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Lithuania unveils tax, social security reform worth 500m euros

Staff Writer |
The Lithuanian government on Friday unveiled a tax and social security system reform plan, promising up to 500 million euros ($563.8 million) to tackle poverty, help pensioners and children.

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The plan presented by Lithuania's technocratic government is to reform the country's tax system, with the measures costing 483 million euros to public finances next year.

"We plan additional 252 million euros for pensions, 193 million euros for children and families with low income, 38 million euros for other support," Lithuanian Prime Minister Saulius Skvernelis told a local press conference.

Skvernelis emphasized no new taxes would be implemented next year.

Finance Minister Vilius Sapoka didn't elaborate on the sources of additional funding for social security, but ensured Lithuania's commitments for financial discipline wouldn't be violated.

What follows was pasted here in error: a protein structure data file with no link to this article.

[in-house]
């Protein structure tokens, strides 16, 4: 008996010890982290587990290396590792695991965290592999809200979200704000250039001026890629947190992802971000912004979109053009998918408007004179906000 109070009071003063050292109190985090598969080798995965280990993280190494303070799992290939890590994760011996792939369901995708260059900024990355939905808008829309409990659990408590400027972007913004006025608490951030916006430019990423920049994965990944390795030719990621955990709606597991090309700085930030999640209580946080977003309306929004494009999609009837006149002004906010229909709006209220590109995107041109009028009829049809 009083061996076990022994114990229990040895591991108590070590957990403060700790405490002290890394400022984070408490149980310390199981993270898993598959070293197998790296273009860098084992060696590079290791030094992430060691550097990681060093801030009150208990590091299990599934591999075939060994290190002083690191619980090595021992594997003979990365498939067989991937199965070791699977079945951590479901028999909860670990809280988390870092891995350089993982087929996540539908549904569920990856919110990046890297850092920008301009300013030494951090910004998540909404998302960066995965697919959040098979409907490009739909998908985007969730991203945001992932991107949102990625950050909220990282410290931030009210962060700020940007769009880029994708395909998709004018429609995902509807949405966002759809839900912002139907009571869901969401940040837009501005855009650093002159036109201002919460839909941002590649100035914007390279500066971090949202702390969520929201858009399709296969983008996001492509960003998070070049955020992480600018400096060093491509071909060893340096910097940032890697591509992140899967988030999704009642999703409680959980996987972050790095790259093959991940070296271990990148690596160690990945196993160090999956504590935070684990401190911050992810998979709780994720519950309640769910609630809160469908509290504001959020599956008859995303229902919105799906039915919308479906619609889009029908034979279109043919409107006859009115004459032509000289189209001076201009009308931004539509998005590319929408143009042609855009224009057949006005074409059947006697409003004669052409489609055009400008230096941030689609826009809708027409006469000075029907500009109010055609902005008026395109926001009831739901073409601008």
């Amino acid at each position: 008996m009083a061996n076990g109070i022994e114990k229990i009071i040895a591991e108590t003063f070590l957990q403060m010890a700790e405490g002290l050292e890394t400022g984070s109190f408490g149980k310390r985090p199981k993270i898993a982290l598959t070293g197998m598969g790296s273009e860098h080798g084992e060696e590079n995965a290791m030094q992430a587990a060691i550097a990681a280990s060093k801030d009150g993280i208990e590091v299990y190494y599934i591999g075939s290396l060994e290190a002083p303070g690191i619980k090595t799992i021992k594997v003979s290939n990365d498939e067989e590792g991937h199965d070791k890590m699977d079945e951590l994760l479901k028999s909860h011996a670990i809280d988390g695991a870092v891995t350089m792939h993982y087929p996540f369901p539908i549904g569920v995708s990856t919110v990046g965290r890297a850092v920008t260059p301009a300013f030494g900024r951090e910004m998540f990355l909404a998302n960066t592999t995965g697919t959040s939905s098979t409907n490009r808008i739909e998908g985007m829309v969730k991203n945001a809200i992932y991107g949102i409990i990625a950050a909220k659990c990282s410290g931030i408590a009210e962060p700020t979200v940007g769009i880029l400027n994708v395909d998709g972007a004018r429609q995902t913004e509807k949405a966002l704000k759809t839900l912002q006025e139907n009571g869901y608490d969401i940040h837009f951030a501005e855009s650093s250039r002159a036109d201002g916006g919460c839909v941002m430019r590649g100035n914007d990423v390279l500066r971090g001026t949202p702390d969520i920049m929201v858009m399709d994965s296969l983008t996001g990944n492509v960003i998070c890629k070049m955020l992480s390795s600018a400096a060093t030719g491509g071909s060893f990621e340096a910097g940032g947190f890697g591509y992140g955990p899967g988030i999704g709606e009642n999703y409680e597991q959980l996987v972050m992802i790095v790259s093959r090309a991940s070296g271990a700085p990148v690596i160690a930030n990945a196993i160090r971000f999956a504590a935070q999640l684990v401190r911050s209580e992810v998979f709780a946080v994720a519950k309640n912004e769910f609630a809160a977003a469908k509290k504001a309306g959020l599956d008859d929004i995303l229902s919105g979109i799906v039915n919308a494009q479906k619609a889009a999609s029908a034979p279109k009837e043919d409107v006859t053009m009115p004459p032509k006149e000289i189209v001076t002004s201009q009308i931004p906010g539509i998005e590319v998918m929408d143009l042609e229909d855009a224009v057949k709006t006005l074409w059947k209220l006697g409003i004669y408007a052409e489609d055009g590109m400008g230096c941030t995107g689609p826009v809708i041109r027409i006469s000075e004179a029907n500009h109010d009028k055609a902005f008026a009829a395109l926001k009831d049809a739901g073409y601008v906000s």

"All proposals will be based on real numbers," Sapoka told the conference.

He expects additional revenue for the country's budget from removing some of "socially unfair" tax exemptions, improved tax administration and economic growth.

The tax reform plan includes proposal to increase the maximum monthly tax-exempt income amount, equaling it to a minimum wage. The government proposes a one-year tax holiday for small companies and individuals starting a business.

The reform would set a social security tax ceiling, removing value-added tax exemptions for hotels, equaling income tax rates for different activities.

The tax system and social security reform plan will undergo discussions at the country's parliament and is expected to be approved later this fall.

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